In this paper we argue that an operational organism concept can help to overcome the structural deficiency of mathematical models in biology. In our opinion, the strutural deficiency of mathematical models lies mainly in our inability to identify functionally relevant biological characters in biological systems, and not so much in a lack of adequate mathematical representations of biological processes. We argue that the problem of character identification in biological systems is linked to the question of a properly formulated organism concept. Lastly, we demonstrate how a decomposition of an organism into independent characters in the context of a specific biological process-such as adaptation by means of natural selection-depends on the dynamical properties and invariance conditions of the equations that describe this process.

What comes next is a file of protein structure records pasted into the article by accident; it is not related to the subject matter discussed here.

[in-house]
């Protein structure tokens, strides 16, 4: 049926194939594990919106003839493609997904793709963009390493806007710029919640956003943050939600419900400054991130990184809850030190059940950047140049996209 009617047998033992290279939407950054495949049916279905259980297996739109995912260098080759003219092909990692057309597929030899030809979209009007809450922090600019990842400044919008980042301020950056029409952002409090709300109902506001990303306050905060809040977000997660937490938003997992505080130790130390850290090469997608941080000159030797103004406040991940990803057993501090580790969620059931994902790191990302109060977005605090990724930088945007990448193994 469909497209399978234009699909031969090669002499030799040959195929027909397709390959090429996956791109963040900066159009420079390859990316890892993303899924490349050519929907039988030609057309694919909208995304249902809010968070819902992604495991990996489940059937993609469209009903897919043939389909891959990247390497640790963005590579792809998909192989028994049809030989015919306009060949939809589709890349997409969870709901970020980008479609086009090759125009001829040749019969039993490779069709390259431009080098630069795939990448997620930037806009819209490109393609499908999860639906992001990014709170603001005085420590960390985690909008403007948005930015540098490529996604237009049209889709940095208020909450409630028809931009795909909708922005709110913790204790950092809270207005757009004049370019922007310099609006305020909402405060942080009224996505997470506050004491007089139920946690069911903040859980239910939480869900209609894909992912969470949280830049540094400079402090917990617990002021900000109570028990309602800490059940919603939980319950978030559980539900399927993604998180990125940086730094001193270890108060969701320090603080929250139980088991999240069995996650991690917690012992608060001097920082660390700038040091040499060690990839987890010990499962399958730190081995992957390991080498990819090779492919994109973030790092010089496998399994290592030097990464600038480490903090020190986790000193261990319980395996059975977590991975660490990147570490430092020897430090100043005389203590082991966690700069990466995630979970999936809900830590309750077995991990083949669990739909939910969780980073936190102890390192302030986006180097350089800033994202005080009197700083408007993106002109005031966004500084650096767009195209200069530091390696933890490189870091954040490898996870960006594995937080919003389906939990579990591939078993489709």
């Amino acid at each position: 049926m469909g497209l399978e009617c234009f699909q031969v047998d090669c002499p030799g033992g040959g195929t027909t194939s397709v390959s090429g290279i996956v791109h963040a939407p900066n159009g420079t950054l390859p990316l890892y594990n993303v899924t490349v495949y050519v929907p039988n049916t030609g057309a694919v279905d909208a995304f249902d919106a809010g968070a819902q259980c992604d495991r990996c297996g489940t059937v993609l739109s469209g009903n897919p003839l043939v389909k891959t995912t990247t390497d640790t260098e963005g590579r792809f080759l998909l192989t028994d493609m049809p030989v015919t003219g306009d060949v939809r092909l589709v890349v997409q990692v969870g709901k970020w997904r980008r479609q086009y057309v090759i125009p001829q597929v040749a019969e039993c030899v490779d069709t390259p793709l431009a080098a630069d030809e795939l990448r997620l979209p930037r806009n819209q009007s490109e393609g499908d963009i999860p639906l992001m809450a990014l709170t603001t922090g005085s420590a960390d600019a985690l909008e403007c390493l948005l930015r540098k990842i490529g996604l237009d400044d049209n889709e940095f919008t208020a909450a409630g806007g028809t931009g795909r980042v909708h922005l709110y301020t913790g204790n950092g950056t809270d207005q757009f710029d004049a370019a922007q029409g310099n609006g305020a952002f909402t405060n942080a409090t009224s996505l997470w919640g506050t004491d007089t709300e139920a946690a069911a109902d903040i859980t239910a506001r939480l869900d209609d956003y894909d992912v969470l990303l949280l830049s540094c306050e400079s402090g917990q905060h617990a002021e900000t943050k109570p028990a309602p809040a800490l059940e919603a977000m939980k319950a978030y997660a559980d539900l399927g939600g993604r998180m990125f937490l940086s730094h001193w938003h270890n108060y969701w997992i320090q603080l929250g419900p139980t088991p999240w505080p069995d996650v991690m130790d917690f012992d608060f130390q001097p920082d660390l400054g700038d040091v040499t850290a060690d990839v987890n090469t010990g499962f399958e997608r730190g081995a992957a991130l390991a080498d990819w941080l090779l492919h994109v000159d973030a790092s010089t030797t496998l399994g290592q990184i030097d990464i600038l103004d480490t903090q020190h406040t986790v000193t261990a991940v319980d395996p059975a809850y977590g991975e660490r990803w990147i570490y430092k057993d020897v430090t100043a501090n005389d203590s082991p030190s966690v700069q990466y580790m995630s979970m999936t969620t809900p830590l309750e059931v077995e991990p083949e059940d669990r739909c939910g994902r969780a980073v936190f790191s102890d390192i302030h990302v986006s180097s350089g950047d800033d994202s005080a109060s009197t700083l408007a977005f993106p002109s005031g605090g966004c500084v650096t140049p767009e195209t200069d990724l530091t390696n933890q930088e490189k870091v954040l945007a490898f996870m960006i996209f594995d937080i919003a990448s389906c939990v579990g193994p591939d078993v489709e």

ASJC Scopus subject areas
- History and Philosophy of Science